Gelug Sect. The Gelug Sect, founded in 1409, was the most famous Buddhist sect in Tibetan history dating to the 15th century. The sect was founded during the reform of Tibetan Buddhism initiated by Zongkapa. Zongkapa himself was born at a time when the Pagmo Zhuba replaced the Sagya Regime in power. At that time, upper-class monks involved in political and economic power struggle led a decadent life, and rapidly lost popularity with society. Faced with this situation, Zongkapa called for efforts to follow Buddhist tenets. He proceeded to undertake lecture tours in many areas and wrote books accusing decadent monks of failing to abide by Buddhist tenets. Zongkapa spared no effort to press ahead with Buddhist reform. For example, in the first month of 1409 according to Tibetan calendar, Zongkapa initiated the Grand Summons Ceremony in Lhasa's Jokhang Monastery. The ceremony remains in practice even today. This effort was closely followed by the construction of the famous Gandain Monastery and the founding of the Gelug Sect which was famous for its strict adherence to commandments. The Tibetan language meaning of Gelug is "commandments''. Zongkapa and his followers wore yellow hats, and thus the Gelug Sect is also known as the Yellow Sect. Since its founding, the Yellow Sect has built the Zhaibung, Sera, Tashilhungpo, Tar and Labrang monasteries, which join the Gandain Monastery as the six major monasteries of the Gelug Sect. The Yellow Sect is also known for formation of the two largest Living Buddha reincarnation systems - the Dalai and Bainqen systems.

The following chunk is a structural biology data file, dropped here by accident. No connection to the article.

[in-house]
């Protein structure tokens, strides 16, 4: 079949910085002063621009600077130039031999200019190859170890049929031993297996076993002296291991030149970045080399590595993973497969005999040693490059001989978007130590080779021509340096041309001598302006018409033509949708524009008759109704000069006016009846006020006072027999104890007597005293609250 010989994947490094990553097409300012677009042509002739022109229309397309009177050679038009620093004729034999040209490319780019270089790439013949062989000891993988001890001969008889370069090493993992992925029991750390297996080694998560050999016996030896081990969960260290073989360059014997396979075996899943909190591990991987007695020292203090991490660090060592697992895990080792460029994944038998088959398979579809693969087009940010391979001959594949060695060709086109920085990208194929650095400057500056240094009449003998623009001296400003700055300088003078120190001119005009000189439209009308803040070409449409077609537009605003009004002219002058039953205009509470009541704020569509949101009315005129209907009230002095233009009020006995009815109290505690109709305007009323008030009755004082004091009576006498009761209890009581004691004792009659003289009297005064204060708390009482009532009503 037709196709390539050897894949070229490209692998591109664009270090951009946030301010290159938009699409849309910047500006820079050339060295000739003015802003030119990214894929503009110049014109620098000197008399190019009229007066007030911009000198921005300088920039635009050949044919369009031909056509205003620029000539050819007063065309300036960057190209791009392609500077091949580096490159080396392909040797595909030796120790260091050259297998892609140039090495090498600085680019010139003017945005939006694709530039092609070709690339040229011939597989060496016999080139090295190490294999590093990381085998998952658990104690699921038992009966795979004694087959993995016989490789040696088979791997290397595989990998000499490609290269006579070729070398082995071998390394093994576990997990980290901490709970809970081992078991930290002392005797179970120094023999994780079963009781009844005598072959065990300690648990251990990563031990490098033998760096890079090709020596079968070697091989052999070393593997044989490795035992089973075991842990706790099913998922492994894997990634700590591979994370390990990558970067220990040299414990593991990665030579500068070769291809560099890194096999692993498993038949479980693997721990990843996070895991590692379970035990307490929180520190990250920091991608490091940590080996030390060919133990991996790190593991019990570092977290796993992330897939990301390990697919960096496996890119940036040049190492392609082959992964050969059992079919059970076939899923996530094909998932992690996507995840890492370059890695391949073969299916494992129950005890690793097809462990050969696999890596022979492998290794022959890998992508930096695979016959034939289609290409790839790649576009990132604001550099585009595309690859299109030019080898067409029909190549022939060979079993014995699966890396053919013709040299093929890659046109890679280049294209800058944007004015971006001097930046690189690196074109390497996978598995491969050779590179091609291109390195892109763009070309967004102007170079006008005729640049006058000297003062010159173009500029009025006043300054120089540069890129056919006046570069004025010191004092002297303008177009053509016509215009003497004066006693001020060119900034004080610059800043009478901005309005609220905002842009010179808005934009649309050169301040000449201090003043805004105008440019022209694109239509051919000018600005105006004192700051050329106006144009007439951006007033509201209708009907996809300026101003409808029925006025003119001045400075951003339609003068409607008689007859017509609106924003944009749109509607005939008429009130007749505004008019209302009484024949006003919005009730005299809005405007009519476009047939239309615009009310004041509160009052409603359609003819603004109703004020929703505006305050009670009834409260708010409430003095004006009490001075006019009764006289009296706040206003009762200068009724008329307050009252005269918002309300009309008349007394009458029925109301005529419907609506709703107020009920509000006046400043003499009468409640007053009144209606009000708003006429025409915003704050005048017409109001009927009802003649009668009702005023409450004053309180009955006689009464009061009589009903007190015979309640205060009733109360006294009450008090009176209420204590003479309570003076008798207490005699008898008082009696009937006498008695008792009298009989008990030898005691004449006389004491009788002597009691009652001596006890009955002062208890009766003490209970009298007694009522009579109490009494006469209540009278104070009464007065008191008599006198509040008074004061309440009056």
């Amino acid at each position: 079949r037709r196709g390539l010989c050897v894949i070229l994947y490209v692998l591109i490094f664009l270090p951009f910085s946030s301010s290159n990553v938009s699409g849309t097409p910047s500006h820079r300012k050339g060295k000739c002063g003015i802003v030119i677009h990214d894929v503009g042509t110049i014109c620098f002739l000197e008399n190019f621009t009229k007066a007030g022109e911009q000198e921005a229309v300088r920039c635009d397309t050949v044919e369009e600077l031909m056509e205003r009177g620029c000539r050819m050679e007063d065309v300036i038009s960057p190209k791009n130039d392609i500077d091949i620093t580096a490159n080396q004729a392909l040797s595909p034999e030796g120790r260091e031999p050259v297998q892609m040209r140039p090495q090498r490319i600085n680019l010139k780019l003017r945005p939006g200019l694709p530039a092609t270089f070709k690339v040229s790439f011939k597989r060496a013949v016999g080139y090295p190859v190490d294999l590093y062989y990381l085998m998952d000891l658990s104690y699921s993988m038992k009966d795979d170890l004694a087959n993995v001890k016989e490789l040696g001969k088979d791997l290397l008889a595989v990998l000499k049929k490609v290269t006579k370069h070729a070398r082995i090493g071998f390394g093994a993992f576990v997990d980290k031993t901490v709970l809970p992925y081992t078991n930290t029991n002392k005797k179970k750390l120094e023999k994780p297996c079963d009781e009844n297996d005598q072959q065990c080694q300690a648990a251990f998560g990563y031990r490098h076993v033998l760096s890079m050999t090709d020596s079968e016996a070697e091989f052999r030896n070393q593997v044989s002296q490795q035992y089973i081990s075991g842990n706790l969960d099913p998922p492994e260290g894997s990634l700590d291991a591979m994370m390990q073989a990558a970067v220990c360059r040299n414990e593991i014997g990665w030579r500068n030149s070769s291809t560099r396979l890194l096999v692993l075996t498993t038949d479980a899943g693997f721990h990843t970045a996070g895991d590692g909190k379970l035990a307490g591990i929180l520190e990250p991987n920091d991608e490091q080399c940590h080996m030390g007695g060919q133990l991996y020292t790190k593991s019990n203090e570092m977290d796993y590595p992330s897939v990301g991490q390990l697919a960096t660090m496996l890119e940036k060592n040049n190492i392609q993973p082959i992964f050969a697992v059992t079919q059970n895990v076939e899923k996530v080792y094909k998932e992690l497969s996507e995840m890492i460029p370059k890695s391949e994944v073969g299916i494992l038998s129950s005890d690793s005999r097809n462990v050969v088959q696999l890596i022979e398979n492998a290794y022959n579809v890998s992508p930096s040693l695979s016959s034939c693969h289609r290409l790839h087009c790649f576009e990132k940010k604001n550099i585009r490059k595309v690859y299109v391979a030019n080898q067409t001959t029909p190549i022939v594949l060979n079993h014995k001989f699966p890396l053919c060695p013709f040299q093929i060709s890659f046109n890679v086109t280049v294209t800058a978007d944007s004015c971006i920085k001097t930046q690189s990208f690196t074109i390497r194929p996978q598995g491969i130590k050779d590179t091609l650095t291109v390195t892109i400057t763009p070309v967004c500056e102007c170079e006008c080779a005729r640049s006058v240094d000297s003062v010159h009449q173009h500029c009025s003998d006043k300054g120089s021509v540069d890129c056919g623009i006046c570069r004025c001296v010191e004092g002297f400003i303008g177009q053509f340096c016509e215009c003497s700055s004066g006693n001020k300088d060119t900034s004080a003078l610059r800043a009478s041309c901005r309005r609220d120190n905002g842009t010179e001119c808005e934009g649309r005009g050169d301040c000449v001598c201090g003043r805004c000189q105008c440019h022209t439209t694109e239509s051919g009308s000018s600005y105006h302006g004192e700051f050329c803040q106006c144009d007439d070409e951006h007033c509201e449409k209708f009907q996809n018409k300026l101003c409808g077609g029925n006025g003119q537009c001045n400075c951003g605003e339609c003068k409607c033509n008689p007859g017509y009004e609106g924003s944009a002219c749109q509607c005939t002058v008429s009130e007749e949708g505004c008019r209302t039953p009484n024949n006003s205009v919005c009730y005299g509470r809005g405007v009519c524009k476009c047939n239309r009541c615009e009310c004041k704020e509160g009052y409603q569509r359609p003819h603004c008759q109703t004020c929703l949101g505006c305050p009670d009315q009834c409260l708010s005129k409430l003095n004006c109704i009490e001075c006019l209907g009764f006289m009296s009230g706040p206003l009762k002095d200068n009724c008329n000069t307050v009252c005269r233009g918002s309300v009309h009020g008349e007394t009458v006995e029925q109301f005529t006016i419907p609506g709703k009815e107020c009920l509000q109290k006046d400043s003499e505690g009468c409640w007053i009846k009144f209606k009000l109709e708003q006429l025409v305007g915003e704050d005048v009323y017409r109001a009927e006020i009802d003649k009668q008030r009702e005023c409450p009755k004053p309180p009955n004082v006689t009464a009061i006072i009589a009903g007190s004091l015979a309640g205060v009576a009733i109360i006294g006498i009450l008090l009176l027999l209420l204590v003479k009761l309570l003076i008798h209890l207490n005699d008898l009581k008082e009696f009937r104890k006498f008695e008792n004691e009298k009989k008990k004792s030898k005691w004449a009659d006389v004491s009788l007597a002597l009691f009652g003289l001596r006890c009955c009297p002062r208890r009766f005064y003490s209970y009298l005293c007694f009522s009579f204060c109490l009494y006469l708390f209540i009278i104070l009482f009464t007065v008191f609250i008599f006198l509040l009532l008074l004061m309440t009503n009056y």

The Reincarnation of the Living Buddhas

The reincarnation system for the Living Buddhas is the main point distinguishing tibetan Buddhism from other forms of Buddhism. What led to the introduction of the system?